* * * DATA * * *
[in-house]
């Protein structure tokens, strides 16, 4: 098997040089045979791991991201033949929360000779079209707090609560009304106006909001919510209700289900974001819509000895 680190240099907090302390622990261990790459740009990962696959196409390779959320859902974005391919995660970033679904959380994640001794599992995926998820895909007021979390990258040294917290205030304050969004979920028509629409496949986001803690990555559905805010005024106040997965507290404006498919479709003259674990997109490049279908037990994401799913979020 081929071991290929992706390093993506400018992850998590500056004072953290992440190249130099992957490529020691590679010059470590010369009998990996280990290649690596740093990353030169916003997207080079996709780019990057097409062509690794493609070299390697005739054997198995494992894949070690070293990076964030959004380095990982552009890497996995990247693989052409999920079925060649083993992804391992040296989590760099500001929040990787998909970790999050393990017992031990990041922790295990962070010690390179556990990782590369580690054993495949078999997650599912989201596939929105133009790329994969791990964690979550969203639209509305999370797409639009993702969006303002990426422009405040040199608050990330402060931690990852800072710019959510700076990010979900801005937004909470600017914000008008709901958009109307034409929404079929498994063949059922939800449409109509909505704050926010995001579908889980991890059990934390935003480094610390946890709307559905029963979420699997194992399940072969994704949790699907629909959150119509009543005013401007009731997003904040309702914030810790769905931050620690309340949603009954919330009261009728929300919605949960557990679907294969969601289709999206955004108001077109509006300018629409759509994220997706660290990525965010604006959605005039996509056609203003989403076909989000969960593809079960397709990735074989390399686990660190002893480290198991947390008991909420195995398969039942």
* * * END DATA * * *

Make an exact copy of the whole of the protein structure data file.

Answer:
[in-house]
């Protein structure tokens, strides 16, 4: 098997040089045979791991991201033949929360000779079209707090609560009304106006909001919510209700289900974001819509000895 680190240099907090302390622990261990790459740009990962696959196409390779959320859902974005391919995660970033679904959380994640001794599992995926998820895909007021979390990258040294917290205030304050969004979920028509629409496949986001803690990555559905805010005024106040997965507290404006498919479709003259674990997109490049279908037990994401799913979020 081929071991290929992706390093993506400018992850998590500056004072953290992440190249130099992957490529020691590679010059470590010369009998990996280990290649690596740093990353030169916003997207080079996709780019990057097409062509690794493609070299390697005739054997198995494992894949070690070293990076964030959004380095990982552009890497996995990247693989052409999920079925060649083993992804391992040296989590760099500001929040990787998909970790999050393990017992031990990041922790295990962070010690390179556990990782590369580690054993495949078999997650599912989201596939929105133009790329994969791990964690979550969203639209509305999370797409639009993702969006303002990426422009405040040199608050990330402060931690990852800072710019959510700076990010979900801005937004909470600017914000008008709901958009109307034409929404079929498994063949059922939800449409109509909505704050926010995001579908889980991890059990934390935003480094610390946890709307559905029963979420699997194992399940072969994704949790699907629909959150119509009543005013401007009731997003904040309702914030810790769905931050620690309340949603009954919330009261009728929300919605949960557990679907294969969601289709999206955004108001077109509006300018629409759509994220997706660290990525965010604006959605005039996509056609203003989403076909989000969960593809079960397709990735074989390399686990660190002893480290198991947390008991909420195995398969039942």